"Roasted Garlic-White Bean Soup with White Bean-Prosciutto
Galettes " from the book The Kitchen Sessions with Charlie Trotter, Copyright 1999
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- 3 bulbs garlic, cloves separated and peeled
- 4 cups chicken stock
- 4 cups cooked white beans (such as cannellini or navy beans)
- 2 tablespoons chopped fresh parsley leaves
- Salt and pepper
- 1/2 pound thinly sliced prosciutto, fat trimmed, meat julienned
- 2 tablespoons butter.
- To prepare the garlic: Simmer the garlic in the stock for 45
minutes, or until soft. Drain the garlic, reserving the stock
and garlic separately.
- To prepare the beans: Purée the white beans with three quarters
of the garlic until smooth. Place one cup of the purée in a small
bowl and fold in the parsley. Season to taste with salt and pepper
and refrigerate for 1 hour.
- To prepare the soup: Add the reserved cooking liquid to the
remaining white bean purée and blend until fully incorporated.
Return the soup to a saucepan and warm over medium heat. Season
to taste with salt and pepper.
- To prepare the galettes: Fold one third of the prosciutto into
the chilled white bean purée. Fill four 2-inch-diameter by 1-inch-high
molds with the bean purée. Place the butter in a hot sauté pan
over medium heat and add the molds. Cook for 2 minutes, until
the bottoms are golden brown. Turn the molds, cook for 1 minute
on the other side, and carefully remove the molds from the cakes.
Cook for 2 more minutes, or until the cakes are golden brown.
- Assembly -- Place some of the prosciutto on the center of each
shallow bowl and top with a galette. Mound the remaining prosciutto
on top of the galettes. Carefully ladle the soup into the bowls.
Sprinkle the remaining garlic cloves around the bowls and top
with freshly ground black pepper.
- Wine Notes -- The smokiness of a white Burgundy from Chassagne-Montrachet
will balance perfectly with the rich, sweet, earthiness of white
beans, but still allow the sweet flavor of the roasted garlic
to shine through. Ramonet or Colin-Deleger both produce wines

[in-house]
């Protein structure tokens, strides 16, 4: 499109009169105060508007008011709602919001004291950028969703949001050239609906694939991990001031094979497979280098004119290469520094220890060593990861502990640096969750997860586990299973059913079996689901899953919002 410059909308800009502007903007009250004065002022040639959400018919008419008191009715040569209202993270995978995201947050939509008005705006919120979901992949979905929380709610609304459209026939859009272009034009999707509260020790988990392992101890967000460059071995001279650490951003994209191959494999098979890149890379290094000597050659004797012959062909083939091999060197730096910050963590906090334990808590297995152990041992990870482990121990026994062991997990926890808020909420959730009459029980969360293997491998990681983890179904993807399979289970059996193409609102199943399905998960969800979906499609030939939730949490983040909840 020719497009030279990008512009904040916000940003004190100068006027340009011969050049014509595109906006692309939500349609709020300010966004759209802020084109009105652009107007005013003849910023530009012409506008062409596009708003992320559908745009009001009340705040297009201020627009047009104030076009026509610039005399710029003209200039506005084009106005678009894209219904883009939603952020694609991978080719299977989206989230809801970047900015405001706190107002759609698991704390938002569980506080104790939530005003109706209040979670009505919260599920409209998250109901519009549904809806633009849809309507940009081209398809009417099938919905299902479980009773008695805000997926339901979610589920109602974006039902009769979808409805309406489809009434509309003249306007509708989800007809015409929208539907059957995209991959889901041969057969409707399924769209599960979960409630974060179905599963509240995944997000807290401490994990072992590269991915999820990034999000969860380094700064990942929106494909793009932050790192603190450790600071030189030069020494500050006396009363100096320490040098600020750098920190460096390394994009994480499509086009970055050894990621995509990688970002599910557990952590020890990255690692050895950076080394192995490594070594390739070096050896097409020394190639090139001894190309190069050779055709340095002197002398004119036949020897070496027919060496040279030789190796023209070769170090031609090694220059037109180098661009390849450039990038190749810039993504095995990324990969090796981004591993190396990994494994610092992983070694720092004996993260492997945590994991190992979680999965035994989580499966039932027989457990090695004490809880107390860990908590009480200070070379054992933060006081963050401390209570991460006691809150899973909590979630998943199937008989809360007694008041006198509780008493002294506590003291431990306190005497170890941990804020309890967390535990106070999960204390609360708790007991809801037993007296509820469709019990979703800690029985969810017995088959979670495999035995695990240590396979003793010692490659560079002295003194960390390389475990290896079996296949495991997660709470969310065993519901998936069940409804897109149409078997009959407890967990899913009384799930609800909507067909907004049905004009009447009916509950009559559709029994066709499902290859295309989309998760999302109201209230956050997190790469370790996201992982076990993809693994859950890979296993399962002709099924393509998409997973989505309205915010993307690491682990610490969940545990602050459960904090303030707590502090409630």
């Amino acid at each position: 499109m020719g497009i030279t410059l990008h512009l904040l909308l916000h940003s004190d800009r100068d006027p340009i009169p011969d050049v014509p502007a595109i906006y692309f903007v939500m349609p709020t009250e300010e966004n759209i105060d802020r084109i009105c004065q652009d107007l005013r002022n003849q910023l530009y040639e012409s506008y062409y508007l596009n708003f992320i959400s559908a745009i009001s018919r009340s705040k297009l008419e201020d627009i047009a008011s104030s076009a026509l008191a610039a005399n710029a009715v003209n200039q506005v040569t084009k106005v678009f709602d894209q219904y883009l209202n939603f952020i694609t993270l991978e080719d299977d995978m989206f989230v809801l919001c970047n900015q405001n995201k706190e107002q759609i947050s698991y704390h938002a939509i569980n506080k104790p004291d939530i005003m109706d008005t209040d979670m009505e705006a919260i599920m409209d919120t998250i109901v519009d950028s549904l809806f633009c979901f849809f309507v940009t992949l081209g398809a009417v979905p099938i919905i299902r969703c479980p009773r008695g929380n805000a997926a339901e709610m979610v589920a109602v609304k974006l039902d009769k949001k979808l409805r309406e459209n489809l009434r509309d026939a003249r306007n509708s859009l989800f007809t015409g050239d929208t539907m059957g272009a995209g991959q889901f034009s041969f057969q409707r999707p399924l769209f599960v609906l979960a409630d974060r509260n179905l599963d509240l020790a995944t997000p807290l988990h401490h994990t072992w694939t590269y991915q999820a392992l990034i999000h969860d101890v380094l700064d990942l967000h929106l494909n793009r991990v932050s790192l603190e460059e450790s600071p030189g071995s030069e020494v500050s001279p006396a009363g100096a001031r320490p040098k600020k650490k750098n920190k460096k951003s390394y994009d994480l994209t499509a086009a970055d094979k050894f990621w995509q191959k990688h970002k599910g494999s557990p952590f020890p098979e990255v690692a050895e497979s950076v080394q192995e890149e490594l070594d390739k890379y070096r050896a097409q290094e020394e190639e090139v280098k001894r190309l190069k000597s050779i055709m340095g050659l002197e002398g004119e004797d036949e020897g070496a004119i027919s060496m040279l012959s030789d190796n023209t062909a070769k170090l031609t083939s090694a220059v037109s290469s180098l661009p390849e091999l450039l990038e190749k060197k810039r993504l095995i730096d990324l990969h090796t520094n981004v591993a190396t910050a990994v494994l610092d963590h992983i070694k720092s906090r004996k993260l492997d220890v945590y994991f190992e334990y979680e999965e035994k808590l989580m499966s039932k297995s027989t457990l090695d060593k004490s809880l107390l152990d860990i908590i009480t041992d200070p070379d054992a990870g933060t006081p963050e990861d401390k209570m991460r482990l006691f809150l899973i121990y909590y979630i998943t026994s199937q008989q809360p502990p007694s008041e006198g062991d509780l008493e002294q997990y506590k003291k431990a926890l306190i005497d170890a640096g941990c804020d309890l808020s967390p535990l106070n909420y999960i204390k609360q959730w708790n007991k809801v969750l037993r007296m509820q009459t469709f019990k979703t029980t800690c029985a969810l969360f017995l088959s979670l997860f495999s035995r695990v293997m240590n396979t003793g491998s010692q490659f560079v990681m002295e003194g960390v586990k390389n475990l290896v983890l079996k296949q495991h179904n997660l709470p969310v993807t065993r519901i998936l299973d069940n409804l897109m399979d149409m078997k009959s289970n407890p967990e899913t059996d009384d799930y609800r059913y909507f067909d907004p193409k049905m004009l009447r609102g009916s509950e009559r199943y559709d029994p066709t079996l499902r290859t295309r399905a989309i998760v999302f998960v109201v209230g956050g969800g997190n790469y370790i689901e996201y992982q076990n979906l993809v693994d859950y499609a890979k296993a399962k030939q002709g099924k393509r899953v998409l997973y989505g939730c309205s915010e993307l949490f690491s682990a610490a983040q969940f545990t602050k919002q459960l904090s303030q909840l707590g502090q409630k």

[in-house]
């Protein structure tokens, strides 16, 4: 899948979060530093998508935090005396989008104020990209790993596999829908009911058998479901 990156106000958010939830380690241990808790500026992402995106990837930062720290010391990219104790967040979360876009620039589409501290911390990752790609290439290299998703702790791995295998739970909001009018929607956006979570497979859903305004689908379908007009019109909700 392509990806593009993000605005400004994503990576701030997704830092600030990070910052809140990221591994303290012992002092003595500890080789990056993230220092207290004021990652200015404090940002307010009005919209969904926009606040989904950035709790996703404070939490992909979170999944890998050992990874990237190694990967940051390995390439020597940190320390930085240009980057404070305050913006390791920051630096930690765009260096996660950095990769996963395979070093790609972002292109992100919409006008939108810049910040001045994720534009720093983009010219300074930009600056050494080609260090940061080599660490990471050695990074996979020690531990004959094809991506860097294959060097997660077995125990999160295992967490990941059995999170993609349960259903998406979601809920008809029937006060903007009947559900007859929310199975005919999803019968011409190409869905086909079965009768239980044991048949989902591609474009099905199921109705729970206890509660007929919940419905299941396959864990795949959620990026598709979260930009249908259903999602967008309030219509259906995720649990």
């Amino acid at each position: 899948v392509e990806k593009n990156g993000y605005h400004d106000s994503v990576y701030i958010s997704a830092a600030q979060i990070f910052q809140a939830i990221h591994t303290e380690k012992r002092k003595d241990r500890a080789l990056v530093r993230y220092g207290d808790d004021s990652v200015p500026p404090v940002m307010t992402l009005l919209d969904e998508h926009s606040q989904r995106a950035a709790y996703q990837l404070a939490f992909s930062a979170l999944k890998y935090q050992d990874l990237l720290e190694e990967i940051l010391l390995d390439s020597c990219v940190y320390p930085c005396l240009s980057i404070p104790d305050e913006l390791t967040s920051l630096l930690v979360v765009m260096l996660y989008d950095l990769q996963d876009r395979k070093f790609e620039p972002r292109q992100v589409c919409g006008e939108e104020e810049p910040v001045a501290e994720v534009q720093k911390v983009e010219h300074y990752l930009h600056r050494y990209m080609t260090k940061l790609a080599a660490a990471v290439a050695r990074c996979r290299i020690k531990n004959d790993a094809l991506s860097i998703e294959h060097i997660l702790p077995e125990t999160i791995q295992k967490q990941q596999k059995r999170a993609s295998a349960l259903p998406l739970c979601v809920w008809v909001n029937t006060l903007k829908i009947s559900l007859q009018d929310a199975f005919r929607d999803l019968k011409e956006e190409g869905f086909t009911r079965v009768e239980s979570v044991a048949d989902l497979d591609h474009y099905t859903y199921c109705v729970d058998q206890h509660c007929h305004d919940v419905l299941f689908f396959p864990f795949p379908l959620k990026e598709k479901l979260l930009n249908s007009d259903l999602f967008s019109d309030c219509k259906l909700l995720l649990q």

that will blend seamlessly with this dish.
| Charlie Trotter Cooks at Home Charlie Trotter delivers another top-notch book for the home chef's library in Charlie Trotter Cooks at Home. The over 150 recipes are a distillation of the show-stopping fare that has earned the Chicago restaurateur international acclaim. While bearing the master chef's signature style, the dishes are streamlined with an eye to basic ingredients and straightforward techniques. Trotter begins by discussing classic methods of preparing food, from braising to grilling to sauteing and then moves on the three main sections of the book—Starters, Entrees and Desserts. A model of clarity and approachability, this book will equip you with the recipes and know-how to prepare world-class cuisine in your own kitchen.
| Charlie Trotter's Vegetables
The dynamic follow-up to the bestselling Charlie Trotter, this sensational celebration of vegetables presents some 100 seasonal vegetable recipes. Each dish is pictured in the same lavish style that so distinguished Trotter's first book. Organized by month, each chapter offers four or five savory dishes and one sweet course.
| Charlie Trotter's Meat & Game
After nearly two decades of practicing his art, Charlie Trotter has established himself as one of the true visionaries of modern American cuisine. In the past two years alone, Trotter has received the Outstanding Chef and Outstanding Restaurant awards from the James Beard Foundation, and his Chicago restaurant was named best in the world by the Wine Spectator. His first cookbook, published in 1994, broke new ground with its stunning food photography, exquisitely wrought recipes, and deluxe format. With nine books and an award-winning PBS cooking show to his credit, Trotter hasn?t looked back. Charlie Trotter's Meat and Game finds the chef in top form and, like the wines from his restaurant's renowned cellar, perfectly paired with the feast at hand. Exotic meats like pheasant, duck, wild boar, and venison take their place alongside ever-versatile lamb, pork, and chicken; and such robust fare proves to be the ultimate platform for Trotter's synthesis of French technique, Asian minimalism, and improvisational verve. Start off with a classic refigured French Onion Soup with Shredded Pork, Goat Cheese Brie, and Sourdough Croutons and then segue to a study in color, texture, and aroma with the Smoked Squab with Israeli Couscous,Stuffed Tinker Bell Peppers and Chocolate Vinaigrette. Introduce pleasant hits of spice with a Cumin-Corriander-Scented Lamb Tenderloin, tempered by the cool, tangy finish of a Cucumber-Yogurt Sauce; and for those for whom one way, even two, is never enough, the Foie Gras Five Ways awaits. Whether you put this book to work in the kitchen or admire it with your feet up, just don't take your eyes off Trotter--you may miss where American cuisine will be tomorrow.